WASHINGTON -- Federal Reserve officials were almost ready to raise interest rates in September but held off because of China's economic slowdown and its potential to derail U.S. growth and inflation.
Minutes of the Sept. 16-17 discussions showed the central bank believed the time for the first Fed rate increase in nine years "might be near."
But policymakers decided that it would be "prudent to wait" for evidence that the economy had not deteriorated and that inflation would gradually move back toward the Fed's 2 percent annual target. Some members also expressed concerns that a premature rate hike could harm the central bank's credibility.
The September meeting had been preceded by weeks of speculation over whether rates would be increased. The Fed decided against a rate hike, although various officials have indicated it was a close call.
Fed Chair Janet Yellen told reporters at a news conference following the meeting that a rate hike was still likely this year, a prediction she repeated two weeks ago during a speech in Massachusetts.
But since then, the government has released economic data that could give Fed official further pause.
Employers added just 142,000 jobs in September, and officials lowered their estimate of job gains in July and August by a combined 59,000. That left monthly job growth at a mediocre 167,000 in the July-September period, down from 231,000 in the April-June period.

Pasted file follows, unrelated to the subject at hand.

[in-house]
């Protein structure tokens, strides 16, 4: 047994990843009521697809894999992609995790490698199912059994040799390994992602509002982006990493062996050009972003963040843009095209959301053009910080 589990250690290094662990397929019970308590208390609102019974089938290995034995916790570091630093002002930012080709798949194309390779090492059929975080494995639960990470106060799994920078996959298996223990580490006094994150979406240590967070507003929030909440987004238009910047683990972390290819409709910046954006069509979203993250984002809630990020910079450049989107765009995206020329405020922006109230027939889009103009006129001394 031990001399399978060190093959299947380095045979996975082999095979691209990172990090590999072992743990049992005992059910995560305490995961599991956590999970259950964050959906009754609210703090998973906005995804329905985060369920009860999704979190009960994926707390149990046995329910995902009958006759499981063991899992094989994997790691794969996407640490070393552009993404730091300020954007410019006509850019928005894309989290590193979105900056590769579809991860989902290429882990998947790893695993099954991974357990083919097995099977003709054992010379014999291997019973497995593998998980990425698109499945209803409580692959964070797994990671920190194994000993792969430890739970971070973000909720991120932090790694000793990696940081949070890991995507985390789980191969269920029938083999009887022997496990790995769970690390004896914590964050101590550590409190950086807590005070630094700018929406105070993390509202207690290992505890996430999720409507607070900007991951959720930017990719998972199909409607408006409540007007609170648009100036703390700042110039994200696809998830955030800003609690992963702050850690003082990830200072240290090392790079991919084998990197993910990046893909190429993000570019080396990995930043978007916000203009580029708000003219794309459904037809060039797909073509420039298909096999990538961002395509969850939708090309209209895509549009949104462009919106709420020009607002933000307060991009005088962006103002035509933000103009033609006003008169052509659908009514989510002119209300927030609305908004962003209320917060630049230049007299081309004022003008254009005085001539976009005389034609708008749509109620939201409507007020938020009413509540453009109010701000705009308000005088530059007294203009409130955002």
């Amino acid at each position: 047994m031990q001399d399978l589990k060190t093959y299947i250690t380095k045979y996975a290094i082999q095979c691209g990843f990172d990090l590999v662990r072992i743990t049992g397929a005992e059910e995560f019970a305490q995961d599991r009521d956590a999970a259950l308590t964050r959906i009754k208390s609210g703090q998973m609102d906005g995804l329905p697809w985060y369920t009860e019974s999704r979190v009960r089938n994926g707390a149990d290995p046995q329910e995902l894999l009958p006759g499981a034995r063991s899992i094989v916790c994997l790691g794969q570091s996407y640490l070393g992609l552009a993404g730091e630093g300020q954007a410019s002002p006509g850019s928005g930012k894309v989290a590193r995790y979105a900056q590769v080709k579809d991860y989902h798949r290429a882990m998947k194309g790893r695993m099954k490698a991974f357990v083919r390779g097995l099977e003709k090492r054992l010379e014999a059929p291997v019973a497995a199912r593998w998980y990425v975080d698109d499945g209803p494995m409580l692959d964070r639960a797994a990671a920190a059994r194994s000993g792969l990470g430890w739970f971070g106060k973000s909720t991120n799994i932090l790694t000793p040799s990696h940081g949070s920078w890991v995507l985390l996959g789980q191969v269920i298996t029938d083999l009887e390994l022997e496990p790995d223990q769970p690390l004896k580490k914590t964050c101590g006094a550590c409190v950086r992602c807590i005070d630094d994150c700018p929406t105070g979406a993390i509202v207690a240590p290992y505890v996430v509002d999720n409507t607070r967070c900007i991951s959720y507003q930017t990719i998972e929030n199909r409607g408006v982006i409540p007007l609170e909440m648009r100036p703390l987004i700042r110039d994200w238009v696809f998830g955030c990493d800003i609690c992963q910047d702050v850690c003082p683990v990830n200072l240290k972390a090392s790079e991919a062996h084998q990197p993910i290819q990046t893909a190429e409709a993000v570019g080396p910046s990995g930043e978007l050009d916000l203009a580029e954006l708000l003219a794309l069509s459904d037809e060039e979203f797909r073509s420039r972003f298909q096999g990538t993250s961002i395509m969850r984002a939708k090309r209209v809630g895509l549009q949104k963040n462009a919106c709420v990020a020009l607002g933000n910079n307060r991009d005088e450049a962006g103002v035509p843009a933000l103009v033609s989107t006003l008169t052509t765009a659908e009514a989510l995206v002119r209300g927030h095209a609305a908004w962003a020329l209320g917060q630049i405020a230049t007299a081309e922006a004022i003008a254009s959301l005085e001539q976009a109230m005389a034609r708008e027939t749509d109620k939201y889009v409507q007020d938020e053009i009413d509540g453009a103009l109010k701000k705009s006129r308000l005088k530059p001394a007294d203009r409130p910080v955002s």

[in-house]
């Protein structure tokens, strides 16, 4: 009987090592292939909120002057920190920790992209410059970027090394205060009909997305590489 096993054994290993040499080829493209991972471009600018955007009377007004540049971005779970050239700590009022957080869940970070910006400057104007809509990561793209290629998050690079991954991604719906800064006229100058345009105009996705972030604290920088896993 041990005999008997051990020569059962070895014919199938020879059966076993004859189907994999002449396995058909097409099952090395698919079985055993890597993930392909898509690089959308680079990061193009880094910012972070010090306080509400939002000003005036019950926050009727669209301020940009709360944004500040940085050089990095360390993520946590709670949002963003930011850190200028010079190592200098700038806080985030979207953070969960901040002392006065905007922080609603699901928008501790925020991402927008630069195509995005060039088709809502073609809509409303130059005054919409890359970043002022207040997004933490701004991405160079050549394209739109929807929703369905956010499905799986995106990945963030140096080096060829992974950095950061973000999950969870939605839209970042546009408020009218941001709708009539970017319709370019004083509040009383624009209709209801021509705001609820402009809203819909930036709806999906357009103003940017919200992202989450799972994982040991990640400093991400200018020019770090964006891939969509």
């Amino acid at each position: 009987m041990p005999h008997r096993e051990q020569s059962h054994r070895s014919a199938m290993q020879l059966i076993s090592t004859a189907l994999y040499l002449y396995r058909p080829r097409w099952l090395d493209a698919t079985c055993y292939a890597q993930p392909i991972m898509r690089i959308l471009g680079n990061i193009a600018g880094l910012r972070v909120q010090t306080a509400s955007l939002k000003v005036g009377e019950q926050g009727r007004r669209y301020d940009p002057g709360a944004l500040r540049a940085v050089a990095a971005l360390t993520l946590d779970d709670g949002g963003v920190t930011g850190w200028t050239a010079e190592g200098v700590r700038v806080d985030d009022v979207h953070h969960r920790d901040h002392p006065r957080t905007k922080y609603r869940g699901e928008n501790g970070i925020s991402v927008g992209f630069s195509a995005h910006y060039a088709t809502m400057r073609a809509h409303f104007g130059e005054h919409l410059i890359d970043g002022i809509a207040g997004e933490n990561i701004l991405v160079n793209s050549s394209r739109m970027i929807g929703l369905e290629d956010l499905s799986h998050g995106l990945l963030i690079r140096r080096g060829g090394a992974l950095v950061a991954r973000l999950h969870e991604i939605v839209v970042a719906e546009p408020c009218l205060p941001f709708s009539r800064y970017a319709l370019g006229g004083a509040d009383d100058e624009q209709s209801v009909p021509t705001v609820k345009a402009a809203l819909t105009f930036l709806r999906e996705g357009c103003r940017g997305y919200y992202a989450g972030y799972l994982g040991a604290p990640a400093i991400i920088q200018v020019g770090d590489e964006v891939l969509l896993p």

Many economists believe the weak job report has eliminated the possibility of a rate hike at the next meeting in October. Some believe the Fed could end up waiting until next year to begin raising rates.
The Fed's two final meetings of this year will occur on Oct. 27-28 and Dec. 15-16.
"I believe the jobs report makes an October rate hike out of the question, but if we have some strong employment reports before the December meeting, then a case could still be made from a December rate increase," said Sung Won Sohn, an economics professor at the Martin Smith School of Business at California State University.